Legal recognition for Humanist marriages

The uphill battle fought by Humanists for legal recognition for couples who have undertaken a Humanist marriage ceremony has recently taken a significant step forward.

Further to the Judgement of Mrs Justice Eday DBE, the Humanists UK chief executive Andrew Copson said, “We have waited 19 years for this reform since it was first considered by the Government in an ultimately abandoned review of marriage law, and seven years since parliament gave the Government the power to bring about legal recognition of humanist marriages with requiring a new Act. Thanks to this Judgement, it is at least now not a matter of if humanist marriages will be legally recognized, but when.”

Six couples brought legal action but failed in their High Court bid to win legal recognition for Humanist marriages. Mrs Justice Eady stated in her Judgement that the discrimination suffered by the claimants is real and advised that the Secretary of State for Justice had demonstrated a legitimate aim in seeking to address the differences in treatment as part of a wholesale reform of the law on marriage.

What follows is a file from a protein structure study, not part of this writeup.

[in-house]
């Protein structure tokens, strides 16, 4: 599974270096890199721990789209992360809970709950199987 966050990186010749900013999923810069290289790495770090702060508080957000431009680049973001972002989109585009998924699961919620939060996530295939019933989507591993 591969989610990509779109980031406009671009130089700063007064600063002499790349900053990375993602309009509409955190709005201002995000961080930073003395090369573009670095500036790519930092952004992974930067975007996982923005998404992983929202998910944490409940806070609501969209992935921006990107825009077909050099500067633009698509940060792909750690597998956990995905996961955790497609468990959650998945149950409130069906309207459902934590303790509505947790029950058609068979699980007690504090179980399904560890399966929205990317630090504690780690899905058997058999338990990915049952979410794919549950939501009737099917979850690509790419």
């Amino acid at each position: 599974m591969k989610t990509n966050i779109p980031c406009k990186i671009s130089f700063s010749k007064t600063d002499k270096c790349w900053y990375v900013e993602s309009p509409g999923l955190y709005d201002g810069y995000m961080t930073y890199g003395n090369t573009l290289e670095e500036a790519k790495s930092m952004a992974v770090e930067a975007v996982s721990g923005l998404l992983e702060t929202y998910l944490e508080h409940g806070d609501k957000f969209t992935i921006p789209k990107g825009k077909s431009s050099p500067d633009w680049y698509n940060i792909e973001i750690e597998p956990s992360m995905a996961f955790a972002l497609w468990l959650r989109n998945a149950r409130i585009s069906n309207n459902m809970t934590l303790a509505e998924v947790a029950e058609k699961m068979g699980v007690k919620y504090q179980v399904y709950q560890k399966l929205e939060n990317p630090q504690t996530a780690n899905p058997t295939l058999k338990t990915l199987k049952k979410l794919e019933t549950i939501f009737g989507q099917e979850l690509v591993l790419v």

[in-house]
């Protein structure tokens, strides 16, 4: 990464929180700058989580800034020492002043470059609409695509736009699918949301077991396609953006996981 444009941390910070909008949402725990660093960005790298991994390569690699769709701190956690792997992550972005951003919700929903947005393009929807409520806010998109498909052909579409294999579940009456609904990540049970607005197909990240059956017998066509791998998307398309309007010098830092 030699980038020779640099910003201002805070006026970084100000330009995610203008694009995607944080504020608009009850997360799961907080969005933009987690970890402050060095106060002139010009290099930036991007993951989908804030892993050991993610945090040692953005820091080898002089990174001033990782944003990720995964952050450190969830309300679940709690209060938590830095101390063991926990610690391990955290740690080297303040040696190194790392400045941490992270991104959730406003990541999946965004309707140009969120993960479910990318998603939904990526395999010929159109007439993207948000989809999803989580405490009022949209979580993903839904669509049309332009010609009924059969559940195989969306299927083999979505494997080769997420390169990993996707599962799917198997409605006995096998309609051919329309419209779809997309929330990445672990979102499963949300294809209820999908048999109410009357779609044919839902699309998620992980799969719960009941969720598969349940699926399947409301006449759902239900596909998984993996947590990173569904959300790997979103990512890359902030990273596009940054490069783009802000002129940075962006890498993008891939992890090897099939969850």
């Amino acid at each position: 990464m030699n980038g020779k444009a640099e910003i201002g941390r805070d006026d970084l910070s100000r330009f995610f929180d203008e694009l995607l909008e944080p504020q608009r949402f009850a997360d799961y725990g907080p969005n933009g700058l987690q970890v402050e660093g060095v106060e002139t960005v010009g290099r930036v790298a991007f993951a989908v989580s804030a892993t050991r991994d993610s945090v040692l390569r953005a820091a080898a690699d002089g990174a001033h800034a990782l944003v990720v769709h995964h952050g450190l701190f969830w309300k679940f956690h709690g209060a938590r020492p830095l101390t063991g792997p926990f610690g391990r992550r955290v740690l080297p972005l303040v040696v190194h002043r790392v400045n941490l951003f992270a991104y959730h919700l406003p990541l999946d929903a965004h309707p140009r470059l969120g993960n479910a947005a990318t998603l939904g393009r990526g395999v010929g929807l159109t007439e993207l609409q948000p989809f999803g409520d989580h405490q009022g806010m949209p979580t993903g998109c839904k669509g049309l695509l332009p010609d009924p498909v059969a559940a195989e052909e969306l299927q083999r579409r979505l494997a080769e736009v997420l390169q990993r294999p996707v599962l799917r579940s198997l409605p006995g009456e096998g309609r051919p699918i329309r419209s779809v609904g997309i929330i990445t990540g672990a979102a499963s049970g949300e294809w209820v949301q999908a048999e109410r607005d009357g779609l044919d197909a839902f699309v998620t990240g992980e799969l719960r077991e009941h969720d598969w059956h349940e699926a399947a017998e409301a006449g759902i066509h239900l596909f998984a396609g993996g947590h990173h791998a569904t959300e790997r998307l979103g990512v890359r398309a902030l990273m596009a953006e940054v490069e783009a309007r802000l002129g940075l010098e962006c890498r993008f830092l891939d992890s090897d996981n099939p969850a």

In England and Wales, over 1,000 couples each year have a Humanist wedding but in order for their wedding to be recognised legally, they must also have a civil ceremony.

Humanist weddings are becoming more and more common as the popularity of religious ceremonies decline. A Humanist wedding allows the couples to have a more unique wedding that can be designed by the couple, often allowing the couples to get married outside and in other places not registered for civil ceremonies.

Should a couple, after having a Humanist wedding, not wish to also have a civil ceremony, then currently their marriage will not be legal. As a consequence of this, upon breakdown of the relationship, they will have limited financial claims that they could make against each other in comparison to those which could be made had the marriage been legal.

On the breakdown of a legal marriage in the UK each party is entitled to make such financial claims as for capital lump sums, property adjustment orders, spousal maintenance and pension sharing orders.

Those who have had a Humanist wedding but not made it legal by having a civil ceremony will also have their financial claims limited. In disputes regarding property, the parties could issue an application under the Trust of Land and Appointment of Trustees Act 1996. Issues of dispute regarding child maintenance the Child Maintenance Service will be able to assist or alternatively claims can be made under Schedule 1 of the Children Act.

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